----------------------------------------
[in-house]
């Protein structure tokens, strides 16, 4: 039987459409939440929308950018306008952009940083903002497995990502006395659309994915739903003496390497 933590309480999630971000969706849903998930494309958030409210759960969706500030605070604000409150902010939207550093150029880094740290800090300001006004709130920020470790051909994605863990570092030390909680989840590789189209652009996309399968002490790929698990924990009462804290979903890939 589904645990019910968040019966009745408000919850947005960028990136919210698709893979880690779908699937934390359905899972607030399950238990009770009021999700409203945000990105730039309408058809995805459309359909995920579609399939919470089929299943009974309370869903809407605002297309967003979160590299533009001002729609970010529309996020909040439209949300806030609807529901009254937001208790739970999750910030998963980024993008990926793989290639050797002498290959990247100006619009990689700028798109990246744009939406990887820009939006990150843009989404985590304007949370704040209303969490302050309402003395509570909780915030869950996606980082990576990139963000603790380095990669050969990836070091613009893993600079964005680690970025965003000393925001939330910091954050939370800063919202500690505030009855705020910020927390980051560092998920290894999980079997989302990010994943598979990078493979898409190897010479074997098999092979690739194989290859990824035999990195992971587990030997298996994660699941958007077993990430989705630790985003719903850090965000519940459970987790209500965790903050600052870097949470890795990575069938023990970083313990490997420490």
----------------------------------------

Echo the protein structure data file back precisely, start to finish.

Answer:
[in-house]
């Protein structure tokens, strides 16, 4: 039987459409939440929308950018306008952009940083903002497995990502006395659309994915739903003496390497 933590309480999630971000969706849903998930494309958030409210759960969706500030605070604000409150902010939207550093150029880094740290800090300001006004709130920020470790051909994605863990570092030390909680989840590789189209652009996309399968002490790929698990924990009462804290979903890939 589904645990019910968040019966009745408000919850947005960028990136919210698709893979880690779908699937934390359905899972607030399950238990009770009021999700409203945000990105730039309408058809995805459309359909995920579609399939919470089929299943009974309370869903809407605002297309967003979160590299533009001002729609970010529309996020909040439209949300806030609807529901009254937001208790739970999750910030998963980024993008990926793989290639050797002498290959990247100006619009990689700028798109990246744009939406990887820009939006990150843009989404985590304007949370704040209303969490302050309402003395509570909780915030869950996606980082990576990139963000603790380095990669050969990836070091613009893993600079964005680690970025965003000393925001939330910091954050939370800063919202500690505030009855705020910020927390980051560092998920290894999980079997989302990010994943598979990078493979898409190897010479074997098999092979690739194989290859990824035999990195992971587990030997298996994660699941958007077993990430989705630790985003719903850090965000519940459970987790209500965790903050600052870097949470890795990575069938023990970083313990490997420490």